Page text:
Date of Award
Master of Science
Food Science and Technology
Curtis C. Melton
H. Dwight Loveday, Herschel V. Shirley
Ninety chickens were assigned at random to 1 of 8 treatment groups or to a control group in each replication. The 8 treatment groups received electrical stimulation (ES) of 50 or 100 volts for a duration of 25 pulses (25p) or until no response (NS) was detected at a point in the slaughter sequence of either pre-stick (PS) or pre-chill (PC); the control group received no electrical stimulation other than stunning. The treatment groups were arranged in a 2 x 2 x 2 factorial design. Two hundred seventy-nine birds were analyzed in three replications to study the possibility of improving the tenderness, or at least preventing the toughening, of "chill-pack" processed chickens. Measurements made included Warner-Bratzler shear force, an objective measure of tenderness; sarcomere length; and expressible moisture index (EMI), an indication of water holding capacity (WHC) which is positively correlated with tenderness. Warner-Bratzler shear values were significantly different between replications (P<.01) and between the PS and PC treatments as groups (P<.05), although neither group was different from the control (P>.10). The interaction between replication and treatment was significant (P<.05). There was no difference in sarcomere lengths among any of the individual treatments or due to any of the factors studied. EMI was significantly different between replications (P<.01) and between PS and PC stimulation groups (P<.01), but neither group differed significantly from the control (P>.10). Results indicate that electrical stimulation applied prior to chilling may be a feasible way to reduce toughening in chill-pack chicken.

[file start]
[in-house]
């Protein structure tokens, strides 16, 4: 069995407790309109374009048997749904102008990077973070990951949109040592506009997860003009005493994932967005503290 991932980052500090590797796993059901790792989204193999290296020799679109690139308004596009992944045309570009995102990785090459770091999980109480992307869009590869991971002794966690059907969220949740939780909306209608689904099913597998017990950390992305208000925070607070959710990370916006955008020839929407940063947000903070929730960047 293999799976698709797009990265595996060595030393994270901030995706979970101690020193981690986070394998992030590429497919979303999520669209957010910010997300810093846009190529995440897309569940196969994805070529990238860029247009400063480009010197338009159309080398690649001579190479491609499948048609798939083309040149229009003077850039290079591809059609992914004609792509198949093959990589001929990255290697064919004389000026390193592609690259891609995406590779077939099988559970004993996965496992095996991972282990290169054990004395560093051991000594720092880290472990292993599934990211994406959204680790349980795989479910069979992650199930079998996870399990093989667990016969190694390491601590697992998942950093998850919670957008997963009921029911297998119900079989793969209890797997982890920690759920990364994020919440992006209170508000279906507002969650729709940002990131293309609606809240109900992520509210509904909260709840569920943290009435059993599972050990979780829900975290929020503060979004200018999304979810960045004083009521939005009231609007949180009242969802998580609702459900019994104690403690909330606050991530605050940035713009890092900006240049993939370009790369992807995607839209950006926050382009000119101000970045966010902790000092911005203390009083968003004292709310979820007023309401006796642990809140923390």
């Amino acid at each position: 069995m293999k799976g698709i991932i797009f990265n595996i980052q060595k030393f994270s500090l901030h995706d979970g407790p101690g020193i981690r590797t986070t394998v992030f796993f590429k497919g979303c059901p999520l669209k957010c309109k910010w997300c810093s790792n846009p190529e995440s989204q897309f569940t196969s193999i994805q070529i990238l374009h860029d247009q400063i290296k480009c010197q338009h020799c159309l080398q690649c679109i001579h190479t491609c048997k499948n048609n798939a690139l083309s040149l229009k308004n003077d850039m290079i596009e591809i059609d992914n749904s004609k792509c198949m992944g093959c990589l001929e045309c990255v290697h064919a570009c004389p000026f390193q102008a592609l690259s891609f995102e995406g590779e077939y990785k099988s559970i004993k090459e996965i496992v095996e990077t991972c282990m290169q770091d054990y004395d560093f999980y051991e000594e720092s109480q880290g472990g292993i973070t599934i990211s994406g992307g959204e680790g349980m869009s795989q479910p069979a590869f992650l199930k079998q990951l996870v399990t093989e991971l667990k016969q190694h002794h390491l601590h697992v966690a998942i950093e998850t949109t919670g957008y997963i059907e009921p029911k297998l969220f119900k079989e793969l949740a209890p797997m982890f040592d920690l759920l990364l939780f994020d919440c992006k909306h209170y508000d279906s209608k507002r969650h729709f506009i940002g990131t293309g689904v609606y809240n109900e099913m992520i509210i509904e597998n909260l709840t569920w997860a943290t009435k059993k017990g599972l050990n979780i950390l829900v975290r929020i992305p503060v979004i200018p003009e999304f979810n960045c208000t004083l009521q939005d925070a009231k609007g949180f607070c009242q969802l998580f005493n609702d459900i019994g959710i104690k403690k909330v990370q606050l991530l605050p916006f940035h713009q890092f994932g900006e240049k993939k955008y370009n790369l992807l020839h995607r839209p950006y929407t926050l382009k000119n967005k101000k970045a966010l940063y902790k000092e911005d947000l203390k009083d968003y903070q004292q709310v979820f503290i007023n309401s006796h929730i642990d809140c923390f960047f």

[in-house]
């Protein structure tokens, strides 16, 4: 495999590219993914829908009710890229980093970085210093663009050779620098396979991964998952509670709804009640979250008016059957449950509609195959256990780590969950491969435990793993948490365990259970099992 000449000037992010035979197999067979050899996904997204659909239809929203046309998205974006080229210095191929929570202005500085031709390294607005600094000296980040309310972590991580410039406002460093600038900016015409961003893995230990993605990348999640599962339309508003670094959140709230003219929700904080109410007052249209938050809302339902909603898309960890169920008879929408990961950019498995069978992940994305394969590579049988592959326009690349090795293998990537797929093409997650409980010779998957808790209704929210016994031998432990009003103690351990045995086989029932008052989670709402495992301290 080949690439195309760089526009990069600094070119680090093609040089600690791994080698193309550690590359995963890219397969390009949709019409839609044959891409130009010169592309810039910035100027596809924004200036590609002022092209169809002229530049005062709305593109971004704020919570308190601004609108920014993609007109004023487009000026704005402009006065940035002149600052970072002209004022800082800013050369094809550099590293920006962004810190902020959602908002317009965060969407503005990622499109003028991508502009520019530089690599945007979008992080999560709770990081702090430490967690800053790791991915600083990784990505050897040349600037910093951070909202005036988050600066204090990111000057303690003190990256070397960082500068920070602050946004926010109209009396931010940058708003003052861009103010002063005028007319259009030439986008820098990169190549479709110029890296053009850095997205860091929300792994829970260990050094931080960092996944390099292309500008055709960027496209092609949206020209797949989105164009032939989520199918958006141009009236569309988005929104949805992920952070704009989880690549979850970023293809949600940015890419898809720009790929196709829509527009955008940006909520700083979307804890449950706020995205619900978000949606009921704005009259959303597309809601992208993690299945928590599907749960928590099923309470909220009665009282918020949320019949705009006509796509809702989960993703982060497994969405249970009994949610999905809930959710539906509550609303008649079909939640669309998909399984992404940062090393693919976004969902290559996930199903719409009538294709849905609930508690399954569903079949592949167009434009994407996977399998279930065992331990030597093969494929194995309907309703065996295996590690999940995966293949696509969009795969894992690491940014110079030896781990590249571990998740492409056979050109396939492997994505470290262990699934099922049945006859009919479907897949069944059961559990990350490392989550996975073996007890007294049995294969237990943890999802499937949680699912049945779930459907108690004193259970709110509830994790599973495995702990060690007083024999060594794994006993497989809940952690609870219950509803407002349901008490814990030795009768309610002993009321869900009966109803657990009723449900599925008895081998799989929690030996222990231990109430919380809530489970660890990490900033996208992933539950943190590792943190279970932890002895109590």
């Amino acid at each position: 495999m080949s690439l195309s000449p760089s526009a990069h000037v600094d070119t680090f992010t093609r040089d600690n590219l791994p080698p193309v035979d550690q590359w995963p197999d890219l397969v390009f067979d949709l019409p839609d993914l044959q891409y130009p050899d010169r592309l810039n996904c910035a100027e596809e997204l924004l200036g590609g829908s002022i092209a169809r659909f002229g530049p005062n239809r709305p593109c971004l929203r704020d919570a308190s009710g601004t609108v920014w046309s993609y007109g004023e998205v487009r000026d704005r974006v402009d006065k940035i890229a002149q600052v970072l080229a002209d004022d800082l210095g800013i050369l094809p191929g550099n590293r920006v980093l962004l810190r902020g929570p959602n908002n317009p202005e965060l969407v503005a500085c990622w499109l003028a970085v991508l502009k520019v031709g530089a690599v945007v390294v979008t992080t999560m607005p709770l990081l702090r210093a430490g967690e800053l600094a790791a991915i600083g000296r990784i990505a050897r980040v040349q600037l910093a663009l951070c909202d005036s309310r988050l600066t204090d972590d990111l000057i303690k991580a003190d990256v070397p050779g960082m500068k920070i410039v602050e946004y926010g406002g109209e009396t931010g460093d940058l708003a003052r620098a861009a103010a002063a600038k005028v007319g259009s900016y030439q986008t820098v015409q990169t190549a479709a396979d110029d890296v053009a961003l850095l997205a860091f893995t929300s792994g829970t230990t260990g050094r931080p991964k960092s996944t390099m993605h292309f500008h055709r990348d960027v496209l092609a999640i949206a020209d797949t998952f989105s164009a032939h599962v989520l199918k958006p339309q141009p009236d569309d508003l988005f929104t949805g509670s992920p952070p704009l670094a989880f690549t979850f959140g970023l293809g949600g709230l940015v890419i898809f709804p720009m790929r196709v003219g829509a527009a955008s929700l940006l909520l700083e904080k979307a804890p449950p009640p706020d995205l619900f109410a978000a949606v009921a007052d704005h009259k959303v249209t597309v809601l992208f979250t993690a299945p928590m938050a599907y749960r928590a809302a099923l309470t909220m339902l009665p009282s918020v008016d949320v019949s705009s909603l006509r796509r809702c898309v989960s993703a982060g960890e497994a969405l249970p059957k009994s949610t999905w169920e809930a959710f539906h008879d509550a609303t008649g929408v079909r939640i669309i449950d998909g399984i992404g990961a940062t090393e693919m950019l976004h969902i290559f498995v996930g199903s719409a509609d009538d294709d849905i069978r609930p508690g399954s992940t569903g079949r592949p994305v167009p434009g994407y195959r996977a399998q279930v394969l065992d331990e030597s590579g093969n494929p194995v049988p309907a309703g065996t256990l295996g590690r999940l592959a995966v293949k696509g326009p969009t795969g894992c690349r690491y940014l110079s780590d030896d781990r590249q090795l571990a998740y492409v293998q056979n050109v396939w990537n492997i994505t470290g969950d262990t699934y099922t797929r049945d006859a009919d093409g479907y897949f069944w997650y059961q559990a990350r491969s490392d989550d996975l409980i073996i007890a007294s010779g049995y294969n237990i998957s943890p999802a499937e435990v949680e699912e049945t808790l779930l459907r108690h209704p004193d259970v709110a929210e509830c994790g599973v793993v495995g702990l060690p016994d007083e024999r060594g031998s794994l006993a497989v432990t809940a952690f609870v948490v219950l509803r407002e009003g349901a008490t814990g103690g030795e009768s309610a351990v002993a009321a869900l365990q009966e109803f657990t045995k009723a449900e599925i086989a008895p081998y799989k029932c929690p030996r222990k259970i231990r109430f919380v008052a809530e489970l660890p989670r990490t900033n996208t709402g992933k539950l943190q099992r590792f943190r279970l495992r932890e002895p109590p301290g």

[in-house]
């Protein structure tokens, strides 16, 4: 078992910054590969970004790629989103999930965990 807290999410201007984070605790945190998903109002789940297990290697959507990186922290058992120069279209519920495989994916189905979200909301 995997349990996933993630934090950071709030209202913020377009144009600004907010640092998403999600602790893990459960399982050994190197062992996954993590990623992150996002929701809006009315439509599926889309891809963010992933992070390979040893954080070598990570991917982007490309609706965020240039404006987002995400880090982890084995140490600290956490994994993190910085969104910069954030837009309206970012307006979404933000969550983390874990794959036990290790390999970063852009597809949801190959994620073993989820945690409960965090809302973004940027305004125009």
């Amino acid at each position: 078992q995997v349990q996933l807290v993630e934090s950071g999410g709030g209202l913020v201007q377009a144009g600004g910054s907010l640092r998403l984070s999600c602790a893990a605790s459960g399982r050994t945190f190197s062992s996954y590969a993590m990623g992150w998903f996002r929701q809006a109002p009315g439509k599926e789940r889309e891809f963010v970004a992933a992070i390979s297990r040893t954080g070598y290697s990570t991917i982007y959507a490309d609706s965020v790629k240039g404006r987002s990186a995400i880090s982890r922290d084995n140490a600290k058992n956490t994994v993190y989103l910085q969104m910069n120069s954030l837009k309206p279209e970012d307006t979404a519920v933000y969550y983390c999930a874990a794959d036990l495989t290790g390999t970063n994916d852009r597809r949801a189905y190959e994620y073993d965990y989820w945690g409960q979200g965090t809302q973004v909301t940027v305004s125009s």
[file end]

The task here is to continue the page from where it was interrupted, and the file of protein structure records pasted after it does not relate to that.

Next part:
Moore, Donald Keith, "Effects of electrical stimulation on tenderness of chicken processed by the chill-pack method. " Master's Thesis, University of Tennessee, 1985.